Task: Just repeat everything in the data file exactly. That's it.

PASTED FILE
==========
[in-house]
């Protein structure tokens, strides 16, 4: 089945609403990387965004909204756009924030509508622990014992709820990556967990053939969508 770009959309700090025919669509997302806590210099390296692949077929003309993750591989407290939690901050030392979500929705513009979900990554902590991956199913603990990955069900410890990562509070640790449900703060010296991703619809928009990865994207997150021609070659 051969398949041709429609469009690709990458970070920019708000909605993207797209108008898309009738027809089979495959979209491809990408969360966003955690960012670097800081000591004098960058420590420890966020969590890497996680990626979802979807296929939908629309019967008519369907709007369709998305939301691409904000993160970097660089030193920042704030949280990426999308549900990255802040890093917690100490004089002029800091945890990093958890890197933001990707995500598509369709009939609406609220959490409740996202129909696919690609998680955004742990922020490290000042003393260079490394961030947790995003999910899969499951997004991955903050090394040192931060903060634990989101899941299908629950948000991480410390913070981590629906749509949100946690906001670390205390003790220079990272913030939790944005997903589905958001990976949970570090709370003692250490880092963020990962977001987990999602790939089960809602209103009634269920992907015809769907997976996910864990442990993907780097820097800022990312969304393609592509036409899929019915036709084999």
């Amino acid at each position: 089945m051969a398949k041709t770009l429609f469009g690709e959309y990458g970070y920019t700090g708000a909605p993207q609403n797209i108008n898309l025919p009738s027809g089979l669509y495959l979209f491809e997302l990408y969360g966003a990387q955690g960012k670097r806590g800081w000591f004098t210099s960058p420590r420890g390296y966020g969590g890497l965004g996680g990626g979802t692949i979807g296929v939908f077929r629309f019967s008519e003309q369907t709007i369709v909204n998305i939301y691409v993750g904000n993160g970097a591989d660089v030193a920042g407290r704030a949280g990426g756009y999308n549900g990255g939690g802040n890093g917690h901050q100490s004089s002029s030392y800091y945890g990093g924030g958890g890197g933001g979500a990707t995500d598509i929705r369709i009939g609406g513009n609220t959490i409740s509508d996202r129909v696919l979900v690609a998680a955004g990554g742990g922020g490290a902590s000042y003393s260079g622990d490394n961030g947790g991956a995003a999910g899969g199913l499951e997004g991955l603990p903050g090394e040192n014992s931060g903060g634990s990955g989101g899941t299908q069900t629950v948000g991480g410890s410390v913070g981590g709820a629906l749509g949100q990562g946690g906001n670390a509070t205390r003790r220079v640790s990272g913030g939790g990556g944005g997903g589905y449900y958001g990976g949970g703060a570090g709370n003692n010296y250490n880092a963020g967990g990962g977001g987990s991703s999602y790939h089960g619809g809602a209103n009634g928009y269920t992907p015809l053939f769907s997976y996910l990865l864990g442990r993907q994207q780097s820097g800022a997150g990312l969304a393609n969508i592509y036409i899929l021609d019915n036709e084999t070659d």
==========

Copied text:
[in-house]
């Protein structure tokens, strides 16, 4: 089945609403990387965004909204756009924030509508622990014992709820990556967990053939969508 770009959309700090025919669509997302806590210099390296692949077929003309993750591989407290939690901050030392979500929705513009979900990554902590991956199913603990990955069900410890990562509070640790449900703060010296991703619809928009990865994207997150021609070659 051969398949041709429609469009690709990458970070920019708000909605993207797209108008898309009738027809089979495959979209491809990408969360966003955690960012670097800081000591004098960058420590420890966020969590890497996680990626979802979807296929939908629309019967008519369907709007369709998305939301691409904000993160970097660089030193920042704030949280990426999308549900990255802040890093917690100490004089002029800091945890990093958890890197933001990707995500598509369709009939609406609220959490409740996202129909696919690609998680955004742990922020490290000042003393260079490394961030947790995003999910899969499951997004991955903050090394040192931060903060634990989101899941299908629950948000991480410390913070981590629906749509949100946690906001670390205390003790220079990272913030939790944005997903589905958001990976949970570090709370003692250490880092963020990962977001987990999602790939089960809602209103009634269920992907015809769907997976996910864990442990993907780097820097800022990312969304393609592509036409899929019915036709084999």
């Amino acid at each position: 089945m051969a398949k041709t770009l429609f469009g690709e959309y990458g970070y920019t700090g708000a909605p993207q609403n797209i108008n898309l025919p009738s027809g089979l669509y495959l979209f491809e997302l990408y969360g966003a990387q955690g960012k670097r806590g800081w000591f004098t210099s960058p420590r420890g390296y966020g969590g890497l965004g996680g990626g979802t692949i979807g296929v939908f077929r629309f019967s008519e003309q369907t709007i369709v909204n998305i939301y691409v993750g904000n993160g970097a591989d660089v030193a920042g407290r704030a949280g990426g756009y999308n549900g990255g939690g802040n890093g917690h901050q100490s004089s002029s030392y800091y945890g990093g924030g958890g890197g933001g979500a990707t995500d598509i929705r369709i009939g609406g513009n609220t959490i409740s509508d996202r129909v696919l979900v690609a998680a955004g990554g742990g922020g490290a902590s000042y003393s260079g622990d490394n961030g947790g991956a995003a999910g899969g199913l499951e997004g991955l603990p903050g090394e040192n014992s931060g903060g634990s990955g989101g899941t299908q069900t629950v948000g991480g410890s410390v913070g981590g709820a629906l749509g949100q990562g946690g906001n670390a509070t205390r003790r220079v640790s990272g913030g939790g990556g944005g997903g589905y449900y958001g990976g949970g703060a570090g709370n003692n010296y250490n880092a963020g967990g990962g977001g987990s991703s999602y790939h089960g619809g809602a209103n009634g928009y269920t992907p015809l053939f769907s997976y996910l990865l864990g442990r993907q994207q780097s820097g800022a997150g990312l969304a393609n969508i592509y036409i899929l021609d019915n036709e084999t070659d």